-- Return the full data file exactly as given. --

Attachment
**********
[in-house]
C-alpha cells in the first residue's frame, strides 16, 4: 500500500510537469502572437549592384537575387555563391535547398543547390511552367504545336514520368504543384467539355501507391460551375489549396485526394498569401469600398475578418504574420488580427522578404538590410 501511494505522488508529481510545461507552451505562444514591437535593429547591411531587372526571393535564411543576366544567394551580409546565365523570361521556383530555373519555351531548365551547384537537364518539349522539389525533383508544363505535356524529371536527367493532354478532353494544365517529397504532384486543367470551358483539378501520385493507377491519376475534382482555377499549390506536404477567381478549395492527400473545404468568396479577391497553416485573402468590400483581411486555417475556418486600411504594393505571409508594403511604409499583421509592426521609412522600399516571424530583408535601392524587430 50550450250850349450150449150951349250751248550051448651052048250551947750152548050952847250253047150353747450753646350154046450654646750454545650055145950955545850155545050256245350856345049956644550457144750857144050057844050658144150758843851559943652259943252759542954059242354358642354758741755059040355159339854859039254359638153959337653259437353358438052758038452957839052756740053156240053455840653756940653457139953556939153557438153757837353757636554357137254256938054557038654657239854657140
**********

[in-house]
C-alpha cells in the first residue's frame, strides 16, 4: 500500500510537469502572437549592384537575387555563391535547398543547390511552367504545336514520368504543384467539355501507391460551375489549396485526394498569401469600398475578418504574420488580427522578404538590410 501511494505522488508529481510545461507552451505562444514591437535593429547591411531587372526571393535564411543576366544567394551580409546565365523570361521556383530555373519555351531548365551547384537537364518539349522539389525533383508544363505535356524529371536527367493532354478532353494544365517529397504532384486543367470551358483539378501520385493507377491519376475534382482555377499549390506536404477567381478549395492527400473545404468568396479577391497553416485573402468590400483581411486555417475556418486600411504594393505571409508594403511604409499583421509592426521609412522600399516571424530583408535601392524587430 50550450250850349450150449150951349250751248550051448651052048250551947750152548050952847250253047150353747450753646350154046450654646750454545650055145950955545850155545050256245350856345049956644550457144750857144050057844050658144150758843851559943652259943252759542954059242354358642354758741755059040355159339854859039254359638153959337653259437353358438052758038452957839052756740053156240053455840653756940653457139953556939153557438153757837353757636554357137254256938054557038654657239854657140